The pain ranges in severity from day to day and it is affected by temperature,

stress

and the amount of physical activity carried out.

Fibromyalgia sufferers commonly experience a range of different types of pain.

The pain can range from a sharp stabbing pain,

an ache

and a burning pain.

Other symptoms that can be experienced are

fatigue,

poor sleep quality,

stiffness,

IBS,

headaches,

cognitive problems

“Fibro fog”,

depression,

dizziness,

anxiety

and painful periods.

The NHS description of fibromyalgia gives more information about the condition.

If you have just been diagnosed and are trying to find links to support groups and the online community. Have a look at the organisations below and also Facebook groups.

UK Fibromyalgia is a brilliant site that covers a wide range of information about fibromyalgia.

Also

Fibromyalgia Association  is a registered charity that provides information and help to sufferers.

Blog, Chronic illness, Exercise, Fibromyalgia, Hydrotherapy, Invisible illness, Pilates, Sitting Exercises, Uncategorised, Walking

Mobility Secrets with Fibromyalgia

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It’s really important to keep as healthy as possible, as your level of stamina fluctuates so much.

When you have Fibromyalgia it is a daunting prospect, keeping fit. Particularly starting out for the first time, with a new exercise.

On a visit to my Physiotherapist recently I mentioned I go walking regularly. She said doing moderate exercise can build up strength and help with mobility.

After I was was diagnosed with Fibromyalgia in 2004, I found that exercise helped me a lot to keep a reasonable level of mobility. But I struggled to find things I could do. 

I have made a list of everything that has helped me that you could try. If you’re starting out try hydrotherapy first and then some gentle flexibility exercises.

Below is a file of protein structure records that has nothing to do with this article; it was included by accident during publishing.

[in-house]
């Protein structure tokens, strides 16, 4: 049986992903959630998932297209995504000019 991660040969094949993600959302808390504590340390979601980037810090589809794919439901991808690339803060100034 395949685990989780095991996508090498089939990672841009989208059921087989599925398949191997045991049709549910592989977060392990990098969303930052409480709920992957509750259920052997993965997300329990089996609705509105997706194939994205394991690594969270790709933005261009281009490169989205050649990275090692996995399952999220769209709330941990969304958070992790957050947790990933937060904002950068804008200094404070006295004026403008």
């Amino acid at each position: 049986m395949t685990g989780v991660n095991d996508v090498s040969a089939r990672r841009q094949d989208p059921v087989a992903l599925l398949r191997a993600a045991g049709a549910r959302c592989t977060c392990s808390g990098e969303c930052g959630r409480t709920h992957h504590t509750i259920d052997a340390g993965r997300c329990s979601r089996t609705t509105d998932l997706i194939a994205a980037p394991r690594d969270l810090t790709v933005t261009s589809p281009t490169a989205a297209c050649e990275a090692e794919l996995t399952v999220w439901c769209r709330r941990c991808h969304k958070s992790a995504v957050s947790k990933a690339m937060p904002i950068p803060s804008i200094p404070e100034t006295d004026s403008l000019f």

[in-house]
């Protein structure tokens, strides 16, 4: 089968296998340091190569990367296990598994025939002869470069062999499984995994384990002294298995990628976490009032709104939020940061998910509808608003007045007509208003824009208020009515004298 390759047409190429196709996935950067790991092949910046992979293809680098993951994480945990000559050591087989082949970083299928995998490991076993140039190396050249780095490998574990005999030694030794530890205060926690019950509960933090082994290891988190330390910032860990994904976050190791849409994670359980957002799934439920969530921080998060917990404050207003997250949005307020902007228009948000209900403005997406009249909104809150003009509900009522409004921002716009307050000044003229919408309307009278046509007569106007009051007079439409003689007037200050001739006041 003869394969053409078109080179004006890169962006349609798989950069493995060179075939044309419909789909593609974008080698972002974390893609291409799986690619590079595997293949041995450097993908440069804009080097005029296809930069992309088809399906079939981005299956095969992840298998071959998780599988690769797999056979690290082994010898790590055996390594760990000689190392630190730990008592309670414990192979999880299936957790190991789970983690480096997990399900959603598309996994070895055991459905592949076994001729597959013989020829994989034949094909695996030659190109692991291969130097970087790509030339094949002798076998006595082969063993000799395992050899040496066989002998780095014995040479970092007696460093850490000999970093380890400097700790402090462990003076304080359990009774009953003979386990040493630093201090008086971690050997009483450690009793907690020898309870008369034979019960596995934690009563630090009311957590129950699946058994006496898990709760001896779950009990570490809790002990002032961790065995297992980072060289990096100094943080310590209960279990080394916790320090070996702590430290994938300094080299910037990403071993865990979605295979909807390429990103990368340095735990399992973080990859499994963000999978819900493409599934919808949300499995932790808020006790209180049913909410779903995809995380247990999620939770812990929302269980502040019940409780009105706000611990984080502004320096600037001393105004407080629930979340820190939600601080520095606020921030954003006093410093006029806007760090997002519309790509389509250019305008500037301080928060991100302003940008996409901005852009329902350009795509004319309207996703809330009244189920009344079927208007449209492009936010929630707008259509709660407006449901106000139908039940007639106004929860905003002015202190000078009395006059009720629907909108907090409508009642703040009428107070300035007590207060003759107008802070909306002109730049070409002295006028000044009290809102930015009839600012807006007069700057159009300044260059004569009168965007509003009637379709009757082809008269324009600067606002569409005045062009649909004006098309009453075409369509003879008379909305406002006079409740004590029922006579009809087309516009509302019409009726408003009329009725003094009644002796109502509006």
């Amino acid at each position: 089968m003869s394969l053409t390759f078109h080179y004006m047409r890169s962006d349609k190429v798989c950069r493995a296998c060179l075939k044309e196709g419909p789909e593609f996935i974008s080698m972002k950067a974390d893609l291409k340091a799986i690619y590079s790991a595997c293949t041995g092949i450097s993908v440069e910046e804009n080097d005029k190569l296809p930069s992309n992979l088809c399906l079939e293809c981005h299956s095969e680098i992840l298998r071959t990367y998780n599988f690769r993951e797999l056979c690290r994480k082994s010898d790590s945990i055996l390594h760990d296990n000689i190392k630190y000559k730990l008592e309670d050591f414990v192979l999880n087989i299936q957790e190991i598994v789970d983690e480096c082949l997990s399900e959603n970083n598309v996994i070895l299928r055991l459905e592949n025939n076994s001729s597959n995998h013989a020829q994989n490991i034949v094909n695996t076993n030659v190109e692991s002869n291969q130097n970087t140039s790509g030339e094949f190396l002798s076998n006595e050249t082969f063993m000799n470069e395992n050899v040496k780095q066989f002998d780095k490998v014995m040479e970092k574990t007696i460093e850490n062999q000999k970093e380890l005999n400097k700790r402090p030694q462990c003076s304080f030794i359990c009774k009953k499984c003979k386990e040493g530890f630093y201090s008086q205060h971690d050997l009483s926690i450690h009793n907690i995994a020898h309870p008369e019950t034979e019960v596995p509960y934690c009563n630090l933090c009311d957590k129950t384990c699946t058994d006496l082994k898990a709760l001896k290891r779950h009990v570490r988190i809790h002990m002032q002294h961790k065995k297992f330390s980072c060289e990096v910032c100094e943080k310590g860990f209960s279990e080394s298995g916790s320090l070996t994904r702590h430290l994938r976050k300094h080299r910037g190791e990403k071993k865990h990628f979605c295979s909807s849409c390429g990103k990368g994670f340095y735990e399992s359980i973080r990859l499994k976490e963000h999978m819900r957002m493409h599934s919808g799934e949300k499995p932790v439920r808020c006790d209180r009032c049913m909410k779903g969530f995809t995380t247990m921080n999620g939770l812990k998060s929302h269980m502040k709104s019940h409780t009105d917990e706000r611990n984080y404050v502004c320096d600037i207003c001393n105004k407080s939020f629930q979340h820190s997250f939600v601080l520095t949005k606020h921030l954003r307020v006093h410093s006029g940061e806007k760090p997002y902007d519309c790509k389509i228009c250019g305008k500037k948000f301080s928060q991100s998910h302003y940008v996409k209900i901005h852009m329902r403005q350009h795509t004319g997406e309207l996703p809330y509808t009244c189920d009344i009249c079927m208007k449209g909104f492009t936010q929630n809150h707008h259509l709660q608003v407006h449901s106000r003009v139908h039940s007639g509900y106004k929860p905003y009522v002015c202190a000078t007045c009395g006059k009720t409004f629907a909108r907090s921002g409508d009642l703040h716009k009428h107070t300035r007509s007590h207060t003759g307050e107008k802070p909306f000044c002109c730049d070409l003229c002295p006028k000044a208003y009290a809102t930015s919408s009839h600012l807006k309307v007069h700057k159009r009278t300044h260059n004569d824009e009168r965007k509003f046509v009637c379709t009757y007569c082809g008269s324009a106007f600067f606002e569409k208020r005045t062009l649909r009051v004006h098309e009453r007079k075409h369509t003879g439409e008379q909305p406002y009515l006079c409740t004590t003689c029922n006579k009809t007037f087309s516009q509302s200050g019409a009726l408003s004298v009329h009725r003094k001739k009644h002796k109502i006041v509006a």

Hydrotherapy

I found gentle exercise in a warm water pool can help. The water supports your body and has less impact on muscles and joints.

Research has shown that lying in warm water helps the body to relax and lowers pain perception.

A therapist that specialises in hydrotherapy or a qualified physiotherapist that has a good understanding of fibromyalgia, can help you to work out some exercises.

Your local sports centre or gym may have these facilities and let you have a couple of trial sessions.

Sitting Exercises

If you have limited mobility, sitting exercises could be a better option than other ways of exercise.

The NHS website has sitting exercises along with flexibility exercises that might be worth trying.

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Pilates

Pilates strengthens the body as a whole, the main aim is to improve core strength. Regular sessions can help to reduce the risk of injury by increasing flexibility.

I  developed my own tailored exercise routine, by trying out different exercises, from visits to a physiotherapy practitioner.

If you go for physio ask the practitioner for advice and help about what exercises are best for you.

I practice these regularly once a day, for about ten minutes in total. Although, I had to work up to doing this amount gradually at first.

Walking

I found walking to be the most accessible and best for my circumstances.  Walking can help to boost your energy levels and enjoy nature.

If you suffer from low mood, walking on a regular basis is a good non medical therapy, to help feel more positive.

If you are on a low-income, it’s no problem to try out as there is no sign up charges.

If you are new to walking it is best to start with 5 to 10 minutes at first and gradually increase this as your body gets used to the exercise

You will need to try out a pattern that suits you.

When you first start you may need to get some comfortable shoes and wrap up well with thermal layers on cold days.

Have a look at my post on walking  for more tips.

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The NHS live well  website has a lot of really useful tips to get you active.

I hope this post has helped to give you ideas to improve mobility for Fibromyalgia. My goal is as always to help others with Fibromyalgia and similar invisible illness.